For the album by musician Chris Mars, see Tenterhooks (album).

Tenterhooks are hooks in a device called a tenter. Tenters were originally large wooden frames which were used as far back as the 14th century in the process of making woollen cloth. After a piece of cloth was woven, it still contained oil from the fleece and some dirt. A craftsman called a fuller (also called a tucker or wa[u]lker) cleaned the woollen cloth in a fulling mill, and then had to dry it carefully or the woollen fabric would shrink. To prevent this shrinkage, the fuller would place the wet cloth on a tenter, and leave it to dry outdoors. The lengths of wet cloth were stretched on the tenter (from Latin tendere, meaning "to stretch") using tenterhooks (hooked nails driven through the wood) all around the perimeter of the frame to which the cloth's edges (selvedges) were fixed, so that as it dried the cloth would retain its shape and size.[1] In some manufacturing areas, entire tenter-fields, larger open spaces full of tenters, were once common.

By the mid-18th century, the phrase "on tenterhooks" came to mean being in a state of tension, uneasiness, anxiety, or suspense, i.e. figuratively stretched like the cloth on the tenter.[2]

John Ford's 1633 play Broken Heart contains the lines: "There is no faith in woman. Passion, O, be contain'd! My very heart-strings Are on the tenters."[3]

In 1690 the periodical The General History of Europe used the term in the modern sense: "The mischief is, they will not meet again these two years, so that all business must hang upon the tenterhooks till then."[4]

In 1826, English periodical Monthly magazine or British register of literature, sciences, and the belles-lettres contained the line "I hope (though the wish is a cruel one) that my fair readers, if any such readers have deigned to follow me thus far, are on tenterhooks to know to whom the prize was adjudged."[5][6] In a letter to his wife the same year, American educator Francis Wayland (waiting for his promised appointment as President of Brown University) wrote "I was never so much on tenter hooks before."[7]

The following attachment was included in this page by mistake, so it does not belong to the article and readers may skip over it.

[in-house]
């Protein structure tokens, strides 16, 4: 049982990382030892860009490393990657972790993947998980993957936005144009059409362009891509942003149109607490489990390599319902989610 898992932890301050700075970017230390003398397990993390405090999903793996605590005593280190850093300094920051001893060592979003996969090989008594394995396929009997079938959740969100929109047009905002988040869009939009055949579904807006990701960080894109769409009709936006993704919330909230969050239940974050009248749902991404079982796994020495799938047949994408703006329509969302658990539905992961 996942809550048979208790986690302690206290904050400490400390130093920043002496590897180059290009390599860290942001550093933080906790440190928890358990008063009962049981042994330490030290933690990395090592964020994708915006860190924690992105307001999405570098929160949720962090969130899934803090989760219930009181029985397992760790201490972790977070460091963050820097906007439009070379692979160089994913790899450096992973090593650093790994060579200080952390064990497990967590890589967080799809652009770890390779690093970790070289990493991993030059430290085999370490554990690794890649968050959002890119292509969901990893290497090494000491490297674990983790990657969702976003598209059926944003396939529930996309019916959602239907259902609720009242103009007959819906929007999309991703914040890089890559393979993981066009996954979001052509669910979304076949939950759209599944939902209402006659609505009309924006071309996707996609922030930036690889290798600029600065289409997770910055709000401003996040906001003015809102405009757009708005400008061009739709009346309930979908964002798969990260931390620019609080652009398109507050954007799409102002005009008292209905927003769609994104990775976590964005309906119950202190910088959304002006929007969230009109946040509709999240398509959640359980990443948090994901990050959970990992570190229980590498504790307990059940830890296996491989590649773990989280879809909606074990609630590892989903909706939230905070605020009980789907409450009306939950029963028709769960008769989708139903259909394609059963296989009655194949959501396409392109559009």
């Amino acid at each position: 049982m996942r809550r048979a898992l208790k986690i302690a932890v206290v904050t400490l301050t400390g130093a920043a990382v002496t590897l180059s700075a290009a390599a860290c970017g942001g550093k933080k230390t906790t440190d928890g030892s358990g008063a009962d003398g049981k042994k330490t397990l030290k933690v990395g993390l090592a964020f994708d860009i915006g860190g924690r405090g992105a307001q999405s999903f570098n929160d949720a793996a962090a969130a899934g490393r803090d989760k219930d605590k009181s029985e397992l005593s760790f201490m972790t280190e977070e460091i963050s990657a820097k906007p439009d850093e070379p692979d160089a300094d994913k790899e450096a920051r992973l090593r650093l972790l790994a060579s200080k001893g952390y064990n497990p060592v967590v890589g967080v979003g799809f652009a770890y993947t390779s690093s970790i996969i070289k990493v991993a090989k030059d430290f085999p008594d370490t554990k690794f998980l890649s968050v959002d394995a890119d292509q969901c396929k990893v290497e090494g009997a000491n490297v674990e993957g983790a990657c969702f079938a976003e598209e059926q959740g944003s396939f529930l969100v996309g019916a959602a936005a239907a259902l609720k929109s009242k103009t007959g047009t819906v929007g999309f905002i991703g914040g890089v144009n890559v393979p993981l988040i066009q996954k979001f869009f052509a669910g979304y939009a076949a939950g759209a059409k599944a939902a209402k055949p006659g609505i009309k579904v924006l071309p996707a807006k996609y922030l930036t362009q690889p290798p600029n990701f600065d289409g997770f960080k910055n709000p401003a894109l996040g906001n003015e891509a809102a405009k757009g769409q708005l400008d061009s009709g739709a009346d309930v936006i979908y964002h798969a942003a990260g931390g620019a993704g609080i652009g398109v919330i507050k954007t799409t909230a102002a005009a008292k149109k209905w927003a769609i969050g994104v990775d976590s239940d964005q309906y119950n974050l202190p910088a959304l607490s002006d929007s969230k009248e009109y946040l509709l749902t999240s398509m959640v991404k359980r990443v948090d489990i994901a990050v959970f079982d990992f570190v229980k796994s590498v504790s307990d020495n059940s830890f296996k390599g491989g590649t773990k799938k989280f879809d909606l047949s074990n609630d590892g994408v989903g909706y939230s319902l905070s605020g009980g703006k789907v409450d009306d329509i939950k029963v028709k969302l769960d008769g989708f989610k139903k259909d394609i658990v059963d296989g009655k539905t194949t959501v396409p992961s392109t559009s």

The word tenter is still used today to refer to production line machinery employed to stretch polyester films and similar fabrics. The spelling stenter is also found.


  1. Cloth making in Trowbridge, from the Trowbridge Museum Website
  2. Origin of the phrase "on tenterhooks"
  3. Full text of the play Broken Heart, John Ford 1633
  4. The general history of Europe, London [England] 1688–1693, republished in Early English newspapers, Microfilm, Woodbridge, Conn. Primary Source Microfilm, an imprint of Gale Group, 2000; reel 1,364.
  5. Grammarist, retrieved 14 February 2014
  6. List of 19th-century British periodicals
  7. Roelker, William G. "Francis Wayland A neglected pioneer of higher education" Proceedings of the American Antiquarian Society, 53 (1):27–78. 1944. retrieved 14 February 2014
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